APEC Mining Ministers have concluded their meeting with a joint statement promoting greater sustainable development in the mining sector and culture of harmony with local communities, calls for further liberalization of mineral trade and concern over new European Union Legislation on Chemicals.
In their Joint Ministerial Statement, APEC Ministers Responsible for Mining agreed that socially responsible development in the mining and metals industry produces positive results for social development, wealth creation and the environment.
"We recognized the importance and the need for promoting a cleaner and more efficient production, building on the significant efforts being made by the industry globally to address the environmental, economic and social impacts and benefits of minerals and metals," Ministers Stated in their Joint Statement.
Ministers also noted the "need of promoting a culture of harmony between the mining industry and local populations influenced by mining operations. This concept should be based on a continued dialogue, the respect for local institutions and authorities and a shared understanding of sustainable development aimed to encourage opportunities for human development beyond the mining activities in the long run."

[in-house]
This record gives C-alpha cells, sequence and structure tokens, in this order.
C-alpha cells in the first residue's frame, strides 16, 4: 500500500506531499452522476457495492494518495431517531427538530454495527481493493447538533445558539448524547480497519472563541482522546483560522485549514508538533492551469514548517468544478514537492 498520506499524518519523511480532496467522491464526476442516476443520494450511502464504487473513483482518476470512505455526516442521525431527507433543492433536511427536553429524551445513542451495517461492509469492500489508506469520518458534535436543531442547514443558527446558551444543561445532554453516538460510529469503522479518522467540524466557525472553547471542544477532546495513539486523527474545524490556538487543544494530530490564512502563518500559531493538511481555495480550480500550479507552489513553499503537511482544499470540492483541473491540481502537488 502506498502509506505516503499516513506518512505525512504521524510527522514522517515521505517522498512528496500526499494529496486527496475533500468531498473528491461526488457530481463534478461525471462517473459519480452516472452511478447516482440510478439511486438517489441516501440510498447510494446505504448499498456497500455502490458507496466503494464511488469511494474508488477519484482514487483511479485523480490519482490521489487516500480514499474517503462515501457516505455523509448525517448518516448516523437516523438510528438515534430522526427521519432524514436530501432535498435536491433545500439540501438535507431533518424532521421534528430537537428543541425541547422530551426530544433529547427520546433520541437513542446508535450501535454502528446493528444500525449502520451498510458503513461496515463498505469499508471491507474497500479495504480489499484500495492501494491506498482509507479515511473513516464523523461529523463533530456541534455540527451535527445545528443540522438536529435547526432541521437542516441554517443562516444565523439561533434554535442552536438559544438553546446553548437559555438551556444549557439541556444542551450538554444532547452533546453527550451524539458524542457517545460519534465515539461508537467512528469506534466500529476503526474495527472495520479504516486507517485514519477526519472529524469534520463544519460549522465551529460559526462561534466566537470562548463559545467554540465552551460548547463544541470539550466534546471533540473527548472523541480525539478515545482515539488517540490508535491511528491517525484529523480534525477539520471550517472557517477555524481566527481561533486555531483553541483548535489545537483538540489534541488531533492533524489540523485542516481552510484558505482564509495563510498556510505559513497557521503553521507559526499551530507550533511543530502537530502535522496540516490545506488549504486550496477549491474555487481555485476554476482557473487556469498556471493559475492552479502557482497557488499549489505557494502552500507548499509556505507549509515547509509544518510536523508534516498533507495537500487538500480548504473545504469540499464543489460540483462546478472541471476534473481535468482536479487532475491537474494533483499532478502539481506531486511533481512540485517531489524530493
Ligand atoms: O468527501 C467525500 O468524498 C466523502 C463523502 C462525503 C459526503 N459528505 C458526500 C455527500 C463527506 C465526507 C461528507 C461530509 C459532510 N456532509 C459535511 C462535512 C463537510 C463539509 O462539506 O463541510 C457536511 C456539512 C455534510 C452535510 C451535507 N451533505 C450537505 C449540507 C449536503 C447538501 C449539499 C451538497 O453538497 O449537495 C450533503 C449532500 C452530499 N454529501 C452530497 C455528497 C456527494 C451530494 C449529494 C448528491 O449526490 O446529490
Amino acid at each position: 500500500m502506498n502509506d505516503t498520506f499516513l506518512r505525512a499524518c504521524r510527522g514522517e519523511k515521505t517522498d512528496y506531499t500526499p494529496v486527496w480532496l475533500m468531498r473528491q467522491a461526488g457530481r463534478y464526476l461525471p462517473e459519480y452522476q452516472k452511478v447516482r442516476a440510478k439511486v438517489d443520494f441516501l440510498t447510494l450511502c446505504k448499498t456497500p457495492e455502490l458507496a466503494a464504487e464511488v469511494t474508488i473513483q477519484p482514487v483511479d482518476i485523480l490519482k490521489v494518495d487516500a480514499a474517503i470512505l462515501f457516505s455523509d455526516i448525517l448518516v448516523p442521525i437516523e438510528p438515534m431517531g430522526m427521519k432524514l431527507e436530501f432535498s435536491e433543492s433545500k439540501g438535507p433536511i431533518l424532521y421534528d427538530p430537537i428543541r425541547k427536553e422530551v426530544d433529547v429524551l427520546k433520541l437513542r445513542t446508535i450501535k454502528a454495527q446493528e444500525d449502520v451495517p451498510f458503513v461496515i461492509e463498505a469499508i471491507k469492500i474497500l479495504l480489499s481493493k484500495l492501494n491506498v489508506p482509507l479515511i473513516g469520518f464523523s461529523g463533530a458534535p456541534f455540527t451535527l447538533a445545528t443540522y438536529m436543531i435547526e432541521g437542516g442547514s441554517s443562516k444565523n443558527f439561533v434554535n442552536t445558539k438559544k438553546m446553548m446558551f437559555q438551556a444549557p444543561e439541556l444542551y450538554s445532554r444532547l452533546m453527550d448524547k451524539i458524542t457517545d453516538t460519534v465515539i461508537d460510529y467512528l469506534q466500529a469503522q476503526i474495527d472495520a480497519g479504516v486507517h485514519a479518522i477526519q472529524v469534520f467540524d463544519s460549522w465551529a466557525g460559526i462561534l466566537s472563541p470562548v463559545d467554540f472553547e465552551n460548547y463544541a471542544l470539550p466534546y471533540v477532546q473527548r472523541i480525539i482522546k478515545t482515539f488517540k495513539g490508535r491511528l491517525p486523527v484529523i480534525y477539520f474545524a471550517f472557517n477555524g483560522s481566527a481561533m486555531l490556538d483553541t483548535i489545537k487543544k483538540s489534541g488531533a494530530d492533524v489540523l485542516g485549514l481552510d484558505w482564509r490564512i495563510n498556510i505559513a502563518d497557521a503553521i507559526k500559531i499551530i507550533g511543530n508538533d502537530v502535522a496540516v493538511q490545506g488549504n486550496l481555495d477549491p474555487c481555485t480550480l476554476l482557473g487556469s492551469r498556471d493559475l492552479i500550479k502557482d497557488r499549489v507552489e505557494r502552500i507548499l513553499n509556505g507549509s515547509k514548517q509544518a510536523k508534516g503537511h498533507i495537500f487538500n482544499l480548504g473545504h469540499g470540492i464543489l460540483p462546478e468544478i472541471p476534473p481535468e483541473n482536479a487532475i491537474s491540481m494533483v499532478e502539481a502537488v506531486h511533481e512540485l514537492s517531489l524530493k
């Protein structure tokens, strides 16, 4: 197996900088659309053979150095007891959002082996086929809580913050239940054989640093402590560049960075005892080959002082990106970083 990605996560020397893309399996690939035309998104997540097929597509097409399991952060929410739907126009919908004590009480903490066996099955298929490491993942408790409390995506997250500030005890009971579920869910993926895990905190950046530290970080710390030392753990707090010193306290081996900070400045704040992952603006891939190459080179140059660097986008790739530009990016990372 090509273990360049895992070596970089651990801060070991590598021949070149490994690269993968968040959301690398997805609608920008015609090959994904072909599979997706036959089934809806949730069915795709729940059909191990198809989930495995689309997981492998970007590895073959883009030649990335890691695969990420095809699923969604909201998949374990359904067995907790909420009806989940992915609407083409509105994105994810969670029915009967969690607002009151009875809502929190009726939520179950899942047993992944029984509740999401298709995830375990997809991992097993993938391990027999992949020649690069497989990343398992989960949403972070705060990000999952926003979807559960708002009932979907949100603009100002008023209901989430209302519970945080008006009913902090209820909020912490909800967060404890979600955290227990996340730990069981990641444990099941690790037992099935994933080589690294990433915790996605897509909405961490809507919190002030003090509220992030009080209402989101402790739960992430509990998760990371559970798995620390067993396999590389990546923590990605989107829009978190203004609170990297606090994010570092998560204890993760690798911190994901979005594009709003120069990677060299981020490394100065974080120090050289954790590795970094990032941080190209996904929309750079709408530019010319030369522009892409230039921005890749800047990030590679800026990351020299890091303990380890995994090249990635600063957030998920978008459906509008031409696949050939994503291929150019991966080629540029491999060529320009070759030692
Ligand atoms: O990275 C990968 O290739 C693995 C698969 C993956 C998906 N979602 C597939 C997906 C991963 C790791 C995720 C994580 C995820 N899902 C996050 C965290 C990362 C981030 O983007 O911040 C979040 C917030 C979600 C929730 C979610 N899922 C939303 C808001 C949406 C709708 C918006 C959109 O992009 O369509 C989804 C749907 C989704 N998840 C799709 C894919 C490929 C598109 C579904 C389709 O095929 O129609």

On the issue of increased Trade and Investment Liberalization and Facilitation, Ministers agreed to identify the tariff and non tariff related issues for minerals and metals that fall within the APEC context.
"We recognized the importance of the mining and metals industry to APEC economies development goals and the need to understand the supply and demand outlook for minerals and metals, and the ability of this industry to meet this demand," Ministers stated.
Ministers also expressed concern over an issue that has received attention in other APEC Fora, the proposed European Union regulation on Registration, Evaluation and Authorization of Chemicals (REACH).
"We agreed to express our concern to the European Union (EU) over possible EU trade restrictions imposed on minerals and metals by the proposed New Chemicals Policy (REACH). The proposed policy is not commensurate with the scale of the problem, particularly with respect to the potential impact on the mining and metals industry, and would impose unnecessary costs."
During this first ever APEC Mining Ministers' Meeting, Ministers traveled from Santiago to Chile's northern mining areas of Antofagasta and Calama. The Joint Ministerial Statement was delivered beside the Chuquicamata copper mine, the world's largest open-pit mine that is 4 kilometers long and 850 meters deep.